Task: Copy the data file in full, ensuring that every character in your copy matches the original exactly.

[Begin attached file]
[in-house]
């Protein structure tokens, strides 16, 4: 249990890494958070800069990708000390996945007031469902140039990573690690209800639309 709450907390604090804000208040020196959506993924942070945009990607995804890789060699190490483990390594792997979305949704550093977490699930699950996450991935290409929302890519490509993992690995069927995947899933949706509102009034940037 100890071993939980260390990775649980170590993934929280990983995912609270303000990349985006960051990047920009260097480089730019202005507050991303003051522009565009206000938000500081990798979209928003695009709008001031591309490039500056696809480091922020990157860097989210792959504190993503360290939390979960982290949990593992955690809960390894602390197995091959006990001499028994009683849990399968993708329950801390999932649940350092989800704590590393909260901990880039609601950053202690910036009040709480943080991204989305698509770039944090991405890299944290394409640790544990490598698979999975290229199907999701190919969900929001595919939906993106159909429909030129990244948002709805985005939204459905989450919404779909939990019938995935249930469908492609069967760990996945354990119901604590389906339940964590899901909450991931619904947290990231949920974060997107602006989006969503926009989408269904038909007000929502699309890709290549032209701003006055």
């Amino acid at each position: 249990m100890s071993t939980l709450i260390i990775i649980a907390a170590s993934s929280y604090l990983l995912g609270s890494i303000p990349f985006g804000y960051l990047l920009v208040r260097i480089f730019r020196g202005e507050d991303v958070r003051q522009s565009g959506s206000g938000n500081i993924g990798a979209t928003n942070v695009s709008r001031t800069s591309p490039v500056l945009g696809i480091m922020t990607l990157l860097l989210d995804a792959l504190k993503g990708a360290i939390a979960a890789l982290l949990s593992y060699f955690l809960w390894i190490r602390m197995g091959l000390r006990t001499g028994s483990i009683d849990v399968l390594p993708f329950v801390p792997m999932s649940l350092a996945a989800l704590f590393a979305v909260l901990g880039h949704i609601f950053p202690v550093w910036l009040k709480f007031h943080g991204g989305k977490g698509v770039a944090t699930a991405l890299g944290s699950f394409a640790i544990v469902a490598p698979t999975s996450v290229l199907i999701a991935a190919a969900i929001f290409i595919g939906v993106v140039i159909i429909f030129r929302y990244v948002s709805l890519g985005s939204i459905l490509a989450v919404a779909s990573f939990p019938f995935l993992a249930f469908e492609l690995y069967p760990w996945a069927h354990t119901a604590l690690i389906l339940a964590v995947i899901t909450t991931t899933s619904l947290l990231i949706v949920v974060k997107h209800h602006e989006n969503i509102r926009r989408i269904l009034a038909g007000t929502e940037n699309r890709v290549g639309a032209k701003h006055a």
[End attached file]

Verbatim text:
[in-house]
């Protein structure tokens, strides 16, 4: 249990890494958070800069990708000390996945007031469902140039990573690690209800639309 709450907390604090804000208040020196959506993924942070945009990607995804890789060699190490483990390594792997979305949704550093977490699930699950996450991935290409929302890519490509993992690995069927995947899933949706509102009034940037 100890071993939980260390990775649980170590993934929280990983995912609270303000990349985006960051990047920009260097480089730019202005507050991303003051522009565009206000938000500081990798979209928003695009709008001031591309490039500056696809480091922020990157860097989210792959504190993503360290939390979960982290949990593992955690809960390894602390197995091959006990001499028994009683849990399968993708329950801390999932649940350092989800704590590393909260901990880039609601950053202690910036009040709480943080991204989305698509770039944090991405890299944290394409640790544990490598698979999975290229199907999701190919969900929001595919939906993106159909429909030129990244948002709805985005939204459905989450919404779909939990019938995935249930469908492609069967760990996945354990119901604590389906339940964590899901909450991931619904947290990231949920974060997107602006989006969503926009989408269904038909007000929502699309890709290549032209701003006055």
């Amino acid at each position: 249990m100890s071993t939980l709450i260390i990775i649980a907390a170590s993934s929280y604090l990983l995912g609270s890494i303000p990349f985006g804000y960051l990047l920009v208040r260097i480089f730019r020196g202005e507050d991303v958070r003051q522009s565009g959506s206000g938000n500081i993924g990798a979209t928003n942070v695009s709008r001031t800069s591309p490039v500056l945009g696809i480091m922020t990607l990157l860097l989210d995804a792959l504190k993503g990708a360290i939390a979960a890789l982290l949990s593992y060699f955690l809960w390894i190490r602390m197995g091959l000390r006990t001499g028994s483990i009683d849990v399968l390594p993708f329950v801390p792997m999932s649940l350092a996945a989800l704590f590393a979305v909260l901990g880039h949704i609601f950053p202690v550093w910036l009040k709480f007031h943080g991204g989305k977490g698509v770039a944090t699930a991405l890299g944290s699950f394409a640790i544990v469902a490598p698979t999975s996450v290229l199907i999701a991935a190919a969900i929001f290409i595919g939906v993106v140039i159909i429909f030129r929302y990244v948002s709805l890519g985005s939204i459905l490509a989450v919404a779909s990573f939990p019938f995935l993992a249930f469908e492609l690995y069967p760990w996945a069927h354990t119901a604590l690690i389906l339940a964590v995947i899901t909450t991931t899933s619904l947290l990231i949706v949920v974060k997107h209800h602006e989006n969503i509102r926009r989408i269904l009034a038909g007000t929502e940037n699309r890709v290549g639309a032209k701003h006055a």